I made a few different versions, including whole wheat matzo meal, chicken fat v oil, chicken broth vs water or soda water, and using baking powder for the first time. The ones made with regular matzo meal were a lovely yellow, light, fluffy and delicious. Almost too fluffy. I think the impossible-to-locate-in-Jerusalem coarse matzo meal would give a better result!

Food is Love photographer Dave Mane, whom you could easily describe as a matzo ball maven,  insists that taste is as vital as consistency. And he's right! So even if you are using chicken fat or schmaltz, add salt, pepper and chicken soup powder. I used an anaemic parve chicken soup powder, whatever that is, and it really made a difference. The ones without it weren't as good!


A word of advice. Don’t bother with the whole wheat matzo meal. It makes a very heavy dumpling, even if  you use half whole wheat and half regular. It will need more liquid, both fat and water. I would estimate 1/3 cup fat, ½ cup water – but possibly more. They don’t puff up as much. And there’s no getting around it. They were beige, verging on grey, a downer for a pretty small health benefit. I say go purist on the matzo meal front.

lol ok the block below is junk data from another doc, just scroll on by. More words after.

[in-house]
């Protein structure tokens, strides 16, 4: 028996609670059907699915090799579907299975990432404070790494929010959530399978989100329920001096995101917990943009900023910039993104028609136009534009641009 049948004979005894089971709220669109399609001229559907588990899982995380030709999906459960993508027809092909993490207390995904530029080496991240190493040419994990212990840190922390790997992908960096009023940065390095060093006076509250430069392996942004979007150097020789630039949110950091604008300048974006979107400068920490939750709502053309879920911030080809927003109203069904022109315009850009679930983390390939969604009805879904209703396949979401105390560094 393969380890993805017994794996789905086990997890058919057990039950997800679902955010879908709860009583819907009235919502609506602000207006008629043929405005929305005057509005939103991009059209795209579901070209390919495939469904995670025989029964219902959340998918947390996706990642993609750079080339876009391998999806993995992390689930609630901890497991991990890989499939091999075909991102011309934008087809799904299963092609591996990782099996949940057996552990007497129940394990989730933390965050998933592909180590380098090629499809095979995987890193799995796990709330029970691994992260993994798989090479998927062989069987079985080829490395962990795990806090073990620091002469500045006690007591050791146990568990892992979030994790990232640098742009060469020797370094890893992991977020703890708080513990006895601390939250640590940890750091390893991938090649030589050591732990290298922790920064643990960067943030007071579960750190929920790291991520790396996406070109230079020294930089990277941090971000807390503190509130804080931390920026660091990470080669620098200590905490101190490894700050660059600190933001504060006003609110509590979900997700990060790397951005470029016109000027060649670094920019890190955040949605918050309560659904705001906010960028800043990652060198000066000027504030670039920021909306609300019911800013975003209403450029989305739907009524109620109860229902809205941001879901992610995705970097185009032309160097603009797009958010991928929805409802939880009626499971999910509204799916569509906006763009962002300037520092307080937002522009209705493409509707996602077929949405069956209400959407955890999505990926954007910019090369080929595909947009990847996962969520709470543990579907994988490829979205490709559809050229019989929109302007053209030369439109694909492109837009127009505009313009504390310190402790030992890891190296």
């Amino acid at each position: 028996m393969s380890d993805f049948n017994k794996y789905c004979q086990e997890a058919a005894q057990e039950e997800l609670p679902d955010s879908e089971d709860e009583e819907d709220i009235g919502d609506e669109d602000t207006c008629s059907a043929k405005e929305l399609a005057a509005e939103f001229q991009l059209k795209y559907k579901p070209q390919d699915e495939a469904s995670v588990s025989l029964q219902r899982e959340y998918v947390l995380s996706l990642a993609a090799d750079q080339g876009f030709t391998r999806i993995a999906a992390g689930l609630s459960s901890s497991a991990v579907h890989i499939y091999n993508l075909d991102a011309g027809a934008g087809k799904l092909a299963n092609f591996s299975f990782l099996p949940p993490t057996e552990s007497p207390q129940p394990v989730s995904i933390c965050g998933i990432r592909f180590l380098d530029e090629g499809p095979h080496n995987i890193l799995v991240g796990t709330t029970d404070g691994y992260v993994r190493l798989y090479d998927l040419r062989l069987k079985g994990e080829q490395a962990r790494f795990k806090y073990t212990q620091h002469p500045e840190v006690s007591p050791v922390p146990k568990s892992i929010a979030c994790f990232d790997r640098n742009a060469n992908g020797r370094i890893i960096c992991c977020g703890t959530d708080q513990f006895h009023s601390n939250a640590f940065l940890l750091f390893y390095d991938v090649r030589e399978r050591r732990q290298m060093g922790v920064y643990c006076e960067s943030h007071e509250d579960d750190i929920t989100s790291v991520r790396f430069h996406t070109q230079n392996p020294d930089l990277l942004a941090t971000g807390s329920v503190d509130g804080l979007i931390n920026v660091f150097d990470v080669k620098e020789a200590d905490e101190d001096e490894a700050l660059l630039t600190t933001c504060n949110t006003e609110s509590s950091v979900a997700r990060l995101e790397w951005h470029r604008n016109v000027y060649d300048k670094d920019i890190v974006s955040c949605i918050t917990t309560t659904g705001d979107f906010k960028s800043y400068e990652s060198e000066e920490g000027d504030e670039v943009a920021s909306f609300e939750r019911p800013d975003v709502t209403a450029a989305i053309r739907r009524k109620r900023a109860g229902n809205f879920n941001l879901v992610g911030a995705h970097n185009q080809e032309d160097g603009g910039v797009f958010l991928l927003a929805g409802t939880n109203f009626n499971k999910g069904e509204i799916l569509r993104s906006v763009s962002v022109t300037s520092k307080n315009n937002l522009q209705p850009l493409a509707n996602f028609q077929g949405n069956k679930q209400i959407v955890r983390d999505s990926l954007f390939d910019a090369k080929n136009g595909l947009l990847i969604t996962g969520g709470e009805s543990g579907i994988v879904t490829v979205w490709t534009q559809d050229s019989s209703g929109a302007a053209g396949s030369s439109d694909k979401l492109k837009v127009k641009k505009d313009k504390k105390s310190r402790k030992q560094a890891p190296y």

There is no GF this week, since our expert Amanda Hampel says they don’t come out well.

Madrid test kitchen

Although Candice lives in Madrid, she is basically a New Yorker, and that’s where she learned to love matzo dumpling soup.

“Since they weren't part of the home cooking I grew up with, that was my template: the New York deli version. And a lovely template it is.” 

As soon as she heard we were making kneidlach this week, she was in!

“My first challenge in Madrid was finding matzo and I feared it was going to be a unicorn hunt. Spanish cuisine has incorporated many of the dishes of the Jews Spain expelled 500 years ago but, sadly, not matzo. Hopefully this will change if Sephardi Jews take advantage of a new law giving them a right of return. One can only hope. In any event, I finally found a box of matzo, imported from France, and I was on my way.”

The next challenge was ingredients and proportions. Candice immediately ruled out schmaltz as being “way too much work” and went with butter instead. (It would have to be margarine or oil if you want to serve the kneidlach in chicken soup in a kosher home.)

She went with the eggiest version: 4 eggs to every cup of matzo, and soda water (seltzer in the US.)

"But I had a nagging doubt and tossed in a pinch of baking powder too, just for good measure. Then, in a moment of madness, I tossed in some grated ginger and finely chopped parsley I'd seen in a Joan Nathan recipe.”